Senate Energy to Look at Energy Development on Public Lands – The Senate Committee on Energy and Natural Resources will hold a hearing tomorrow at 2:30 p.m. to examine breaking the logjam at the Bureau of Land Management (BLM), focusing on ways to more efficiently process permits for energy production on Federal lands, and understanding the obstacles in permitting more energy projects on Federal lands, including S.279, the Public Land Renewable Energy Development Act of 2013, to promote the development of renewable energy on public land, and S.2440, the BLM Permit Processing Improvement Act of 2014, to expand and extend the program to improve permit coordination by the Bureau of Land Management.

House Science to Look at GHG Rule – On Wednesday at 10:00 a.m. the House Science Committee will hold a hearing on the legal foundation for EPA’s carbon plan.  Witnesses will include Bracewell’s Jeff Holmstead, former DOE fossil office head for President Obama Charles McConnell (now at Rice University) and Mass DEQ Commissioner David Cash.

EPA’s Perciasepe to Go to House Small Biz – On Wednesday at 1:00 p.m., the House Committee on Small Business will hold a hearing on whether EPA is meeting its small business obligations.  The purpose of the hearing is to examine EPA’s  compliance with renewable fuels law in relation to the agency’s recent rule makings.  EPA’s Bob Perciasepe will testify.

Annual Congressional Renewable Expo Set – The 17th annual Congressional Renewable Energy & Energy Efficiency EXPO + Forum  will be held Thursday in the Cannon House Office building in cooperation with the House and Senate Renewable Energy & Energy Efficiency Caucuses.

CANCELLED Press Club to Host Nigerian President – The National Press Club event hosting Nigeria President Goodluck Jonathan at a NPC luncheon on July 31st has been cancelled because of scheduling conflicts.  Jonathan was to discuss the prospects of Africa’s largest oil producer.

FUTURE EVENTS

USEA to Look at Carbon Scrubbing – The United States Energy Association will hold a forum on Tuesday August 5th at 2:00 p.m. looking at technology options for scrubbing carbon dioxide directly from the atmosphere.  The forum will feature a discussion of the technical and economic hurdles that need to be overcome,  Dr. Klaus Lackner will consider the policy implications of air capture in the current climate change debate. Capture of carbon dioxide from ambient air renders emissions from any source reversible and it defines the cost of unauthorized emissions.  Rather than dwelling on the possibility that air capture could motivate a delay in action, the presentation will focus on the ability of air capture to create negative emissions, which the recent IPCC report considers necessary.  Finally, Dr. Lackner will outline different pathways for development and implementation of air capture technologies.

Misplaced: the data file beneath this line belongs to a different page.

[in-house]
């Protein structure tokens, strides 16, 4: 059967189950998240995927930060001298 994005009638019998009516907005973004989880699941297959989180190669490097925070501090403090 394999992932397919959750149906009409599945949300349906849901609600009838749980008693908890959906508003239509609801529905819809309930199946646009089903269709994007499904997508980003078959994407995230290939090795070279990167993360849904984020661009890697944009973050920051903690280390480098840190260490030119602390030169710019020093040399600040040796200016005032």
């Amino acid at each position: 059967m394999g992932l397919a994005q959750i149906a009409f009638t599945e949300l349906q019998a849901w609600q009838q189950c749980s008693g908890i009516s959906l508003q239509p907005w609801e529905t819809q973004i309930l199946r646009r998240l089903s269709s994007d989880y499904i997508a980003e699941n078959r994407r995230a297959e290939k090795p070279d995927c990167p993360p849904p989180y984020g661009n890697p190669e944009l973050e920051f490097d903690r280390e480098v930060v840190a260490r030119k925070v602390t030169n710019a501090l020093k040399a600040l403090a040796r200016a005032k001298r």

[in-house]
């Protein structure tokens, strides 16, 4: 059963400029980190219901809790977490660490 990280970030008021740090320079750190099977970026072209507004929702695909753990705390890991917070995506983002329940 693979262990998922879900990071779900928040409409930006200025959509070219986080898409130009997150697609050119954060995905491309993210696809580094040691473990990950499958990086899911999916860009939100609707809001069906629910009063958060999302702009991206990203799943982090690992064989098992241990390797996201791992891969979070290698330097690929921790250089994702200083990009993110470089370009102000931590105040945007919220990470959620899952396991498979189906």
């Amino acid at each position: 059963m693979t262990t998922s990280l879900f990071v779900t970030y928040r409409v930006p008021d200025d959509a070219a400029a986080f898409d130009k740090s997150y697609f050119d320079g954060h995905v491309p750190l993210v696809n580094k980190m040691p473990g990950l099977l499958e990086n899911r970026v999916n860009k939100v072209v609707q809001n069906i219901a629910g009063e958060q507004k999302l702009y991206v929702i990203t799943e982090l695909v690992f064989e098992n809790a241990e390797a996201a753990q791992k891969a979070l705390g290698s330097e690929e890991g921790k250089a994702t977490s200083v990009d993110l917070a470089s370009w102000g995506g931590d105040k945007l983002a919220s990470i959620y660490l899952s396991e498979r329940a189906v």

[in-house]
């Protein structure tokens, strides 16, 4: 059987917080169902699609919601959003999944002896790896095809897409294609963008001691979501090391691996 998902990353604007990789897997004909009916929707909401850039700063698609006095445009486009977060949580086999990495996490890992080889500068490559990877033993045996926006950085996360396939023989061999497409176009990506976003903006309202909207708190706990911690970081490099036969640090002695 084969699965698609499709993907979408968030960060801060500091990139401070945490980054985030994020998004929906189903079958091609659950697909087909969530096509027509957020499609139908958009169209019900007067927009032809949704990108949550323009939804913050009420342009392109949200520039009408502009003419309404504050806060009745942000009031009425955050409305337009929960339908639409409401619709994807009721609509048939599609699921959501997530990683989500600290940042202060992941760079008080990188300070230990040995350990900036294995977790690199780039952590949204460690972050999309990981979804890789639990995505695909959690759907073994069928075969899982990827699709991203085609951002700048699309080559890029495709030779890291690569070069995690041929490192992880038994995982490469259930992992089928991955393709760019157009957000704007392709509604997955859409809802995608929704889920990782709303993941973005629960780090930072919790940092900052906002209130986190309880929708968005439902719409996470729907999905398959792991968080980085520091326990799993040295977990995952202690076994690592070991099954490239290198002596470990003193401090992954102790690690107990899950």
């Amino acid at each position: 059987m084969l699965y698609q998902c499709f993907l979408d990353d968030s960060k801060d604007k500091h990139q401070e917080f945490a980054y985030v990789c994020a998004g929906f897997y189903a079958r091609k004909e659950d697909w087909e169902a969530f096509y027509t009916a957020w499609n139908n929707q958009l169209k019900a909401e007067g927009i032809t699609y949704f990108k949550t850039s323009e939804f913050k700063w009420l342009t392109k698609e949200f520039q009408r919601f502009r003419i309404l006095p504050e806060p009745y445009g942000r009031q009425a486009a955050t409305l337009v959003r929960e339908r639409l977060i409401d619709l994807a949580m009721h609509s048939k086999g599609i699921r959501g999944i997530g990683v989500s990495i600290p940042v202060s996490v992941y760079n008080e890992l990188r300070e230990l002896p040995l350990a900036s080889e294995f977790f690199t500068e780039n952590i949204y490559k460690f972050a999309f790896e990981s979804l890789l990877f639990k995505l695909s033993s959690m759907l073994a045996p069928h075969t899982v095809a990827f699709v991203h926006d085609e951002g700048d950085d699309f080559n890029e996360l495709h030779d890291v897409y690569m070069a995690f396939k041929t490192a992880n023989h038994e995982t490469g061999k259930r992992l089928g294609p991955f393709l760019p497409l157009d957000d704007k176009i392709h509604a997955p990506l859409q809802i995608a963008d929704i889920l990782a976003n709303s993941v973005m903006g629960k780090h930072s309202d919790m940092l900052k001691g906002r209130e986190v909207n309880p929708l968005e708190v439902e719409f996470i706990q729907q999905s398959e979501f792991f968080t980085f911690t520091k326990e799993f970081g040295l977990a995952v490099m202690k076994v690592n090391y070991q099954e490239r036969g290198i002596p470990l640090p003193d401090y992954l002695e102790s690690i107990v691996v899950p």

DOE to Host Webinar on “National Energy Literacy” – Next Tuesday, August 5th at 3:00 p.m., the U.S. Department of Energy’s Office of Energy Efficiency and Renewable Energy respectfully invites you to join a virtual town hall featuring ongoing national, local and new media efforts from across the country in utilizing the Department of Energy’s Energy Literacy Framework to address one of our nations’ biggest national challenges, “Energy Illiteracy. The purpose of the webinar is to share ongoing energy educational materials and literacy efforts from across the country and how to engage diverse learners in energy. The webinar will include rapid fire sessions to showcase energy literacy efforts and resources for teachers and STEM professionals.

TX Enviro Superconference Set for Austin – The 26th annual Texas Environmental Superconference will be held on Thursday and Friday, August 7th and 8th, at the Four Seasons.  Several Bracewell attorneys will be speaking on panels with speakers including Lowell Rothschild, Rich Alonso and Tim Wilkins.  TCEQ’s Bryan Shaw and EPA’s Ron Curry will also speak.

SEJ Conference Set for NOLA – On September 3-7,  the Society of Environmental Journalists will hold its annual Meeting in New Orleans.  Usually later in October, this year the conference comes in early September due to scheduling and availability.  Nonetheless, it will be a great time and feature all the usual events, including the famous Bracewell reception on Thursday night.  Tours will include natgas drilling, chemical corridor, offshore drilling, marshlands and many other tours.  Look for broad panel discussions on the EPA’s GHG rules as well as lots of other great stuff.

Reid Clean Energy Summit Set – Harry Reid’s 7th annual National Clean Energy Summit will bring together clean energy visionaries and leaders, public officials, business executives, energy policy experts, entrepreneurs, investors, citizens, and students, to discuss empowering Americans to develop our massive clean energy supplies, secure greater energy independence, and create jobs.  The day-long clean energy summit will be cosponsored by Senate Majority Leader Reid, the Center for American Progress, the Clean Energy Project, MGM Resorts International, and the University of Nevada, Las Vegas.

Giuliani, Segal Headline Shale Law Conference – The Institute for Energy Law and the Energy and Mineral Law Foundation (EMLF) the 5th Law of Shale Plays Conference on September 4 – 5th in Pittsburgh at the Omni Hotel.  My colleagues Jason Hutt and Lowell Rothschild are among the speakers.  The event will also feature a keynote conversation with former NYC mayor Rudy Giuliani, hosted by PRG’s Scott Segal.  Other speakers include Cabot’s Kevin Cunningham, Baker Hughes’ Will Marsh and SW Energy’s Mark Boling.